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Jonathan Jones on Mark Rothko's Seagram murals in the Tate Modern.

http://www.guardian.co.uk/arts/critic/feature/0,1169,931796,00.html

Rothko's not by any stretch of the imagination an easy artist to grok or to think about. Basically, he painted large brooding colour fields.

This article, though, says a lot about the way he thought, and why he went back on his commission to provide "600 square feet of paintings for the most exclusive room in the new Four Seasons restaurant at the Seagram Building in New York - the most prestigious public commission that had ever been awarded to an abstract expressionist painter, a tremendously lucrative and enviable chance to take his work to new heights of ambition."

He wanted to buck the system, do paintings like a fist in the face for the rich, self-satisfied elite who went to eat there, a reminder of the dark, sensual, obsessive, messy world behind the glossy modernist1 veneer of the Mies van der Rohe Seagram Building. He resented, immensely, being patronized - in the pure and exact sense of the word - by these people who ordered Art by the yard and didn't care what it looked like. He wanted to show that art had power, that he was sitting squarely in an artistic tradition leading back to the mystery cults of the Ancient World (the Guardian article has some interesting points about his visit to Pompeii along those lines). He wanted to prove he wasn't prepared to see art, his art, relegated to the background, to wallpaper.

But then he wimped out, he broke the contract, he decided that nobody who went there was going to look at them - and that the plan wouldn't work, the elite would laugh at his attempts and go back to their dinners. He gave them to the Tate instead, just gave them away - and demanded that they be given their own room in perpetuity. What that says to me is that he wasn't sure, in himself, of their value, that he wanted to make absolutely certain that anyone who spent any time near them was going to see them on their own, dammit, and for no other reason than that they wanted to look at those paintings. And to prove, to himself and all the world, that he could set his own terms and see them kept, see his work up there.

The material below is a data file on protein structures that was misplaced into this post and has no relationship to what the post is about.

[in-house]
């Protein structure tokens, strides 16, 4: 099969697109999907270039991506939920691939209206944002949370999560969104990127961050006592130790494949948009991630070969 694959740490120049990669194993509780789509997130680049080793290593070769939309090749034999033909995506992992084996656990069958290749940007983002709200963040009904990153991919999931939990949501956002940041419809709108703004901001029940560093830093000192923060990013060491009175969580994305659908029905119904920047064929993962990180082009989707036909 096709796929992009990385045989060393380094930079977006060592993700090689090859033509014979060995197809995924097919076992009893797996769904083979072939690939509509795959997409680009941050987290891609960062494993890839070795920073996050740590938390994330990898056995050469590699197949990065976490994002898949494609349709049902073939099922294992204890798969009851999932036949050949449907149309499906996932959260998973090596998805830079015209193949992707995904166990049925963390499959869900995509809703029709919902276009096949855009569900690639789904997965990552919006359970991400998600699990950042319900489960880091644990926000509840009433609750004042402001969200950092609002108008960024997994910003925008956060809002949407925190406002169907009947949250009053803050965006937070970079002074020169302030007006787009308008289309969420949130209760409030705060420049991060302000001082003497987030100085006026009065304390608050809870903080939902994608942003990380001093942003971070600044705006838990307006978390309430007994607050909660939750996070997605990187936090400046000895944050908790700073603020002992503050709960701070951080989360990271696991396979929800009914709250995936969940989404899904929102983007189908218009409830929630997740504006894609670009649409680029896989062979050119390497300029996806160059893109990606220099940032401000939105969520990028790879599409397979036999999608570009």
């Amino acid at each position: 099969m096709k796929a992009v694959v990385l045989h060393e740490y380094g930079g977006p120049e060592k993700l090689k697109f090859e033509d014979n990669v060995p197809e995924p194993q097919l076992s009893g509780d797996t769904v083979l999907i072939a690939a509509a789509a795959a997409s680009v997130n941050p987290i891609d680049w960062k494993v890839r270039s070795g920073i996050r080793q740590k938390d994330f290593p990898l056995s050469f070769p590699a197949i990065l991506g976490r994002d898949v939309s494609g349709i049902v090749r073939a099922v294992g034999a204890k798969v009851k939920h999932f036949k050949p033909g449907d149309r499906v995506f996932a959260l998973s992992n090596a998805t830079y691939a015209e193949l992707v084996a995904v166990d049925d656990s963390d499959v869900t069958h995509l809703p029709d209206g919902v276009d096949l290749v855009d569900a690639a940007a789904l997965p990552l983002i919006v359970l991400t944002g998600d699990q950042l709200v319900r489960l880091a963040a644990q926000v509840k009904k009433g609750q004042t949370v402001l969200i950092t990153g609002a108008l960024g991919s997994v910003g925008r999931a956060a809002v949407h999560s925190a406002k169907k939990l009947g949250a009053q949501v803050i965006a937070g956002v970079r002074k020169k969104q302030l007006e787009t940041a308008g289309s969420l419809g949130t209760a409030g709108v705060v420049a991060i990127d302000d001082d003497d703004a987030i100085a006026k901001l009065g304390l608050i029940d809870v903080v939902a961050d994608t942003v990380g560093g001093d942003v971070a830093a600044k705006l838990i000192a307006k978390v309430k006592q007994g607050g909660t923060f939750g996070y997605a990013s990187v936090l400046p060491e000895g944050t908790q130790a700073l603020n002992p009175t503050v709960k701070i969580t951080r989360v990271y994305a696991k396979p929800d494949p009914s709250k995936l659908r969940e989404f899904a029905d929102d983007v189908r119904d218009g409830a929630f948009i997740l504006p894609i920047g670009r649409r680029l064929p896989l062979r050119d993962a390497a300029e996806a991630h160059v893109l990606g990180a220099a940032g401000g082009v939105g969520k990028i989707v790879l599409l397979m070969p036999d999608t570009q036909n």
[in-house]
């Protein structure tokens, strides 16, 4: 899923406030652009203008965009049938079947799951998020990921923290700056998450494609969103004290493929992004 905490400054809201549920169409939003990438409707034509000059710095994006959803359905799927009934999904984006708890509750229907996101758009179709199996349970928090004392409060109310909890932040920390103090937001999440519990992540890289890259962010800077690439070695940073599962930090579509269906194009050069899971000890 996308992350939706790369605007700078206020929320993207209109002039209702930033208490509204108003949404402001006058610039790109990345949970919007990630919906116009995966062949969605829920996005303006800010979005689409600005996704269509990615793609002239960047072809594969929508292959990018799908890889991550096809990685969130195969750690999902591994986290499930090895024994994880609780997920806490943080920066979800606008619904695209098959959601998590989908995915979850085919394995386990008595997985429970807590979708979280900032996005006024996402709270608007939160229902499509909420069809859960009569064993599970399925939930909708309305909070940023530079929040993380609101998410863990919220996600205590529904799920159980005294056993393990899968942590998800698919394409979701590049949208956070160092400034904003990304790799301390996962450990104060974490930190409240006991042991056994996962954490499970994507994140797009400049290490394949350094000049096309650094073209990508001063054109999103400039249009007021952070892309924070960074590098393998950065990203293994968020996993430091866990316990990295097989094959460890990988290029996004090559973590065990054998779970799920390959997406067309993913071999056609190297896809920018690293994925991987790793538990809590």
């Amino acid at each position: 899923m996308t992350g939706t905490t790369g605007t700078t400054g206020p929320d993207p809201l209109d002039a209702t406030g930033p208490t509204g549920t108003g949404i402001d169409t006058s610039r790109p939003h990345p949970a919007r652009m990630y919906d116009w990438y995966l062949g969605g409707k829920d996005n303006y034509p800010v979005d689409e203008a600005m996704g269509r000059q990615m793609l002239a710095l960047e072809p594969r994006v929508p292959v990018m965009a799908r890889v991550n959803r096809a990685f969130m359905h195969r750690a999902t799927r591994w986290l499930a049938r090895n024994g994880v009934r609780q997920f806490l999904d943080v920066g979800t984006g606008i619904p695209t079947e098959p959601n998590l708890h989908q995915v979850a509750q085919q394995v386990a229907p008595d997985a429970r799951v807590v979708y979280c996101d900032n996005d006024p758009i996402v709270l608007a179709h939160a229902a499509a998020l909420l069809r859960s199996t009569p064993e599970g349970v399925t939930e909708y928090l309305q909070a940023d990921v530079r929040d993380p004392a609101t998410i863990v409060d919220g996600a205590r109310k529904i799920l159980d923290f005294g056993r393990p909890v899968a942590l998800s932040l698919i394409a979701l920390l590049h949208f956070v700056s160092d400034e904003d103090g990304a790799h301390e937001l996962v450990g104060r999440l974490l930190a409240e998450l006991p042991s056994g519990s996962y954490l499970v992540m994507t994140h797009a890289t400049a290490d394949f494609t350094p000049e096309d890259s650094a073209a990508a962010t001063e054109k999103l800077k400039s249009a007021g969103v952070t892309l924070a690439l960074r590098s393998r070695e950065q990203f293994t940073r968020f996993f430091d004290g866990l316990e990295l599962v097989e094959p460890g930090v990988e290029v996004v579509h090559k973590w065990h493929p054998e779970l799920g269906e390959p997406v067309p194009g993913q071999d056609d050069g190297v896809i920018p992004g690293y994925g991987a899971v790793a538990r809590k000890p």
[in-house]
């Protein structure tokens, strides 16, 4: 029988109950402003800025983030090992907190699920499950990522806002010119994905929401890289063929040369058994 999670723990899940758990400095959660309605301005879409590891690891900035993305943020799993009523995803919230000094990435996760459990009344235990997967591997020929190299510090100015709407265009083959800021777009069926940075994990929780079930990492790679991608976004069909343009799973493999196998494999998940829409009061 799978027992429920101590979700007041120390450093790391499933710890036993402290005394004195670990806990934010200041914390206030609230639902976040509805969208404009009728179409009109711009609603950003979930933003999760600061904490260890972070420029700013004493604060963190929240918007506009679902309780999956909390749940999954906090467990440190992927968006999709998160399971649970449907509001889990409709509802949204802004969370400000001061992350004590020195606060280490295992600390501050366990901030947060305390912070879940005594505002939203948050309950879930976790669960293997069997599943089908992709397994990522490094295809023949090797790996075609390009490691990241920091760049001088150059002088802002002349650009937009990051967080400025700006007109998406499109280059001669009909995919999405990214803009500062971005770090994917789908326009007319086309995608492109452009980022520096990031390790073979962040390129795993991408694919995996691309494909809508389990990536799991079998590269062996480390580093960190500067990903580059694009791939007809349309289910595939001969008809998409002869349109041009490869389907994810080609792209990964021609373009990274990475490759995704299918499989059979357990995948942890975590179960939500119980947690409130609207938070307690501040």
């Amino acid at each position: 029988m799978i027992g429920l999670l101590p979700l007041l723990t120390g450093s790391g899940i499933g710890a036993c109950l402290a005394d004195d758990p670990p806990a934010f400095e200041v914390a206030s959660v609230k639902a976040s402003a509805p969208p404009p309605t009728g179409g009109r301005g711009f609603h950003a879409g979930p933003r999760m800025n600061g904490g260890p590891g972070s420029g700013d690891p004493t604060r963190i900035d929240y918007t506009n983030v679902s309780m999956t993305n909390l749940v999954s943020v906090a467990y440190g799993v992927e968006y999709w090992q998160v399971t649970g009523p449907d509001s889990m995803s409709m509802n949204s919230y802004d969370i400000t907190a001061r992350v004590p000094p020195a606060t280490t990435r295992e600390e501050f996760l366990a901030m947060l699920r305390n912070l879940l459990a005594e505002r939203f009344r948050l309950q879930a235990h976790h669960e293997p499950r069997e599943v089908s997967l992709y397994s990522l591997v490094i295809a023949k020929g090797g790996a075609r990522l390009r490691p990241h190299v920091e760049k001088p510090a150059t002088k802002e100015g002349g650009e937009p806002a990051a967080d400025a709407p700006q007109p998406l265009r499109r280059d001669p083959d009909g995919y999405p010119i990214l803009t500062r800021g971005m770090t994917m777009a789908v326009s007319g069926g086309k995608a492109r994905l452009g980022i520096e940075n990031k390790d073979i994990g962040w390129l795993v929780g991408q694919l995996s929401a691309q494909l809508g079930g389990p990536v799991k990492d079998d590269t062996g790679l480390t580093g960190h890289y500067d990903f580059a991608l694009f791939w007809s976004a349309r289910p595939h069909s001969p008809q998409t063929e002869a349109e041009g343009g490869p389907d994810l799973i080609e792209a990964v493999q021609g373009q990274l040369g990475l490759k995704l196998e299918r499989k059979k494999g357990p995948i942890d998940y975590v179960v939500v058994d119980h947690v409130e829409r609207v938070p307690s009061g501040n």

One huge, glorious FUCK YOU to the art-patrons, in fact.

Now, to reward you all for reading this far, a poll! Please do discuss further, the options are only the very brief highlights.

[Poll #673683]



1. 'Modernist' refers to two apparently-opposing things, a social and technological tendency, and an artistic tendency that evolved in opposition, and sometimes in accomodation, to it. I stipulate that this is silly.

Date: 2006-02-15 06:06 pm (UTC)
kake: The word "kake" written in white fixed-font on a black background. (Default)
From: [personal profile] kake
I suppose another possibility might be that wasn't sure he was going to get away with it; that he suspected that the management might decide his paintings weren't suitable, and decide they weren't going to use them after all. Is that plausible?

Also, people who don't think good food is worth spending money on are annoying.

Oh, and another also: yes, it's just a big coloured thing, but it's clearly a big coloured thing that was important to him, and who am I to say "what's all the fuss about" about something that's clearly really important to someone else?

Date: 2006-02-15 06:14 pm (UTC)
From: [identity profile] mirrorshard.livejournal.com
Mm, it certainly sounds plausible, and something I should have thought of, thank you.

Date: 2006-02-15 06:44 pm (UTC)
From: [identity profile] glassstrider.livejournal.com
Sorry, but, if you can kill yourself and produce something that looks like your usual artwork, then you are not an artist, you are just making a mess.

Of course, if you're getting paid for it, that's not a bad thing.

I don't think "There's nothing wrong with being in the background - the people who are going to appreciate it will see it for what it is, and the others won't care either way." and "They're paying for it, they should get to say what it's used for." are exclusive at all - the people who own the painting aren't the users, and people who want to see them will find their own ways to.

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